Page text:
We’ve taken a slightly different approach to our fund selections this month — instead of assessing funds in one category we’ve pulled the top four best performers over one year, according to the Equinox funds website. We selected funds with a minimum three-year track record.
Generally we assess funds within an asset class or investment style theme so we make for like-for-like comparisons. The top four include two property funds, a financial fund and a dividend growth themed fund. The skill of the manager is usually best assessed within an asset class as overall performance can be driven by luck — at some point every industry will have a purple patch, but it’s how the funds within that speciality shake out that can reveal the best investors.
Equinox ranks performance on a 12-month sell-sell basis, and the Coronation Financial Fund heads the pack with a return of 27.5%, edging out Marriott’s Dividend Growth Fund on 26.6%. Next up is the Catalyst SA Property Equity PSG Fund (25.5%), followed by the Catalyst Global Real Estate PSG Feeder Fund (25%). Note that these figures are different to those in the tables with the fund reviews on the next two pages, which are based on annualised returns.
Clearly property has been a good investment — the three-year returns for most of the property funds are exceptional. Even on a one-month view, Catalyst Fund Managers says the South African listed property sector recorded the highest total return (6.84%) of the four traditional asset classes for October. Bonds (3.41%) and equities (1.01%) were next best.
Over the past 12 months, listed property has overtaken equities as the best-performing asset class, but that is being driven more by global macroeconomic factors that property companies cannot control, says Paul Duncan, co-manager of the Catalyst SA Property Equity PSG Fund.
Locally, at real estate level, the picture is challenging. “The fundamentals for the property market are probably under more pressure now than for years,” he says. “We have a weak economic underpin; an oversupply of stock, especially in the office market, so there is less scope to increase rentals; and consumer disposable incomes are under mounting pressure from rising costs, so retail turnover is not buoyant. And rising administered costs such as property rates and electricity tariffs have to be passed on to tenants, which increases the overall occupancy cost of tenants. There is no lowhanging fruit to reduce costs.”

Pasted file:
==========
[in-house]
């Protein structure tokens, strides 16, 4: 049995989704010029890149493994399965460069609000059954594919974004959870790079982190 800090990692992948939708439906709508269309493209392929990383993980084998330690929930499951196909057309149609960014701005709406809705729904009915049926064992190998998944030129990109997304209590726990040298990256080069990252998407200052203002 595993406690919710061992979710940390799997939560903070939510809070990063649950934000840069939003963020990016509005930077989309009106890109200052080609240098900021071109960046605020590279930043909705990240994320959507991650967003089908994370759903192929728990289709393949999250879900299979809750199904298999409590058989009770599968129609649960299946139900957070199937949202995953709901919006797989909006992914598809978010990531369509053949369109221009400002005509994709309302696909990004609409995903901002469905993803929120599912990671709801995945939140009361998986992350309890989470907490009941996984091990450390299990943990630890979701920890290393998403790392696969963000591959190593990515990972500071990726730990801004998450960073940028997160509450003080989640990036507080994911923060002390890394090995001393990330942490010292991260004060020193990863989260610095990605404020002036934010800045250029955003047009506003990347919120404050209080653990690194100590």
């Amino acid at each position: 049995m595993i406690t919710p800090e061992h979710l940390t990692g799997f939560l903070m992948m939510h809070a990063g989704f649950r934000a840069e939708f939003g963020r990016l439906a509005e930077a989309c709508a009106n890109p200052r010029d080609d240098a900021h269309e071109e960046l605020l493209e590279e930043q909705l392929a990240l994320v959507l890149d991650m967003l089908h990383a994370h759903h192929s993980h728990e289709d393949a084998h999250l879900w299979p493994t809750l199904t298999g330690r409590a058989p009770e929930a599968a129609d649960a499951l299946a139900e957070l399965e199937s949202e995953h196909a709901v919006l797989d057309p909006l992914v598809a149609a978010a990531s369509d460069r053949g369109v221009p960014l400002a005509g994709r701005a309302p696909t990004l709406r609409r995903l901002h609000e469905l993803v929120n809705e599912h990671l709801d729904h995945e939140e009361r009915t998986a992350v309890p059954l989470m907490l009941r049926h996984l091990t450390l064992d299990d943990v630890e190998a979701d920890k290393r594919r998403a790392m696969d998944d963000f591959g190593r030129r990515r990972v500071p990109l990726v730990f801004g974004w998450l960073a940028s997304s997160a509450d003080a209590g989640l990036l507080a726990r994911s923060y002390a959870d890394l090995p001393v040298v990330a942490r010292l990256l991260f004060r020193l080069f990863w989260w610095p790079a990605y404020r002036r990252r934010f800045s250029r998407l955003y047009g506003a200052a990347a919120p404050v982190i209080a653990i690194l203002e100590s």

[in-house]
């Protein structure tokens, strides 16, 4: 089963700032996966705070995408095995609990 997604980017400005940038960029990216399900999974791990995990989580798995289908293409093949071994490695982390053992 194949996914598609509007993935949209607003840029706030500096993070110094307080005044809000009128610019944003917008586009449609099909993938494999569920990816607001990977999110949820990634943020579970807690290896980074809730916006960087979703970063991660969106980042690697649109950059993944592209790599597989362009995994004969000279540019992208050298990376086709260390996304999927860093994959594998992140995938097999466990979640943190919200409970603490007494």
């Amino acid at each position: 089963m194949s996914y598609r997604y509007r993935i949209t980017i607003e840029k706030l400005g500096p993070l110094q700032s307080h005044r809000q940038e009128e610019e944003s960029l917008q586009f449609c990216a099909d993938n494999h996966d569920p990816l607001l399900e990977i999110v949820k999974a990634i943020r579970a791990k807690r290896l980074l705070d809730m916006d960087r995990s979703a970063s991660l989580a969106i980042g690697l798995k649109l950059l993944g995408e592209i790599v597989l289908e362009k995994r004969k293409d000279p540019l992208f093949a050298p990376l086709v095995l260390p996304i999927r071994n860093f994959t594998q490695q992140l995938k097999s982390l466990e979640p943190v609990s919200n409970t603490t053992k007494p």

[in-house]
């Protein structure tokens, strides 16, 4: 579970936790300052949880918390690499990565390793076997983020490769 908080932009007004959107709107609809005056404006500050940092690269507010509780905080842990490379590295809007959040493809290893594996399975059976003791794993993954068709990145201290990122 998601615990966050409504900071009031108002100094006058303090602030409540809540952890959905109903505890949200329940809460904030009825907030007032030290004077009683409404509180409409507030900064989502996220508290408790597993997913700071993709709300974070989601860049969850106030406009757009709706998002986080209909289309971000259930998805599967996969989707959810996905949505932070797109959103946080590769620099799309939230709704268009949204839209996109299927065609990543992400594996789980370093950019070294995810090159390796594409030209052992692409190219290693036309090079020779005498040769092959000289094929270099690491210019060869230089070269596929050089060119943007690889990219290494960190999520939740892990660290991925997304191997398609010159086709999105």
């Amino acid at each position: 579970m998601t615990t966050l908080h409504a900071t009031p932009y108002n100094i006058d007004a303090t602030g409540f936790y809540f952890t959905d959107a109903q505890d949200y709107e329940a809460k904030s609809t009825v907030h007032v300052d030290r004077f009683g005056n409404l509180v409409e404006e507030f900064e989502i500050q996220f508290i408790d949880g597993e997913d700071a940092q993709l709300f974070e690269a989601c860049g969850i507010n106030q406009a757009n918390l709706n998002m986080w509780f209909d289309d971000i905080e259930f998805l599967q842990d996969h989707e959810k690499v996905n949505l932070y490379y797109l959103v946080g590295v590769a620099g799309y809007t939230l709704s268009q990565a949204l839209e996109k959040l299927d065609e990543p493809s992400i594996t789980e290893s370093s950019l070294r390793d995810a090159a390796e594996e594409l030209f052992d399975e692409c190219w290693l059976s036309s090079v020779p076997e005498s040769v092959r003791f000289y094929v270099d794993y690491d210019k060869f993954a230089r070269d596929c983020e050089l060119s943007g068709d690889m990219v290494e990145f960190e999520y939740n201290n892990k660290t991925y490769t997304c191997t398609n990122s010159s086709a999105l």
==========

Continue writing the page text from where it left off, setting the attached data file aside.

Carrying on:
Furthermore, interest rates are likely to rise over the next few
That the sector emerged unscathed is a reflection of the quality of SA’s banks and insurance companies
years and property companies will need to service that higher cost for acquired assets.
“That’s where we are in the cycle,” Duncan says. “The market’s outperformance has largely been driven by capital market support rather than better-than-expected earnings growth.”
One important characteristic of the macro picture, he says, is that over the past few months expectations of an interest rate hike in the US have receded while Japan and the EU are continuing with monetary stimulus programmes.
Listed real estate shares tend to be highly correlated with other fixed income investments and in the past few months global bond yields have firmed up, with a knock-on effect in SA. This is on expectations of lower growth and lower inflation. While property yields move down in line with bonds, share prices tend to go up.
The risk to local property investments, he says, is if the capital markets turn. “Then we’ll be hit on two fronts: interest rates go up but there are no good property fundamentals to cushion the effects.”
The financial sector has been the strongest-performing sector of the past 12 months — a period that has included two dramatic events: the curatorship of African Bank and the downgrading of SA’s banks by ratings agency Moody’s. FirstRand, Standard Bank, Absa Bank, Nedbank and Investec were all downgraded to Baa2 with a stable outlook. Capitec’s outlook was adjusted upwards to stable from negative.
The fact that the sector emerged unscathed is a reflection of the quality of SA’s banks and insurance companies. The banking index even appreciated strongly in the days after the downgrade, which might also reflect the opinion investors have of ratings agencies. However, Moody’s did say its decision was driven mainly by weakness in the South African government credit profile coupled with the fact that banks hold a large portion of government debt.
Coronation has been warning for some time now that the sector is looking fairly valued and investors should not expect the same returns as in the past 10 years. In that period the financial index has delivered an annualised return of 17.5% against the fund’s 18.6%. That shows good outperformance from Coronation.
Finally, the benefits of investing in good dividend payers are reflected in the Marriott Dividend Growth Fund. It invests in companies that produce consistent, growing dividends and avoids cyclical industries which tend to have more volatile income streams.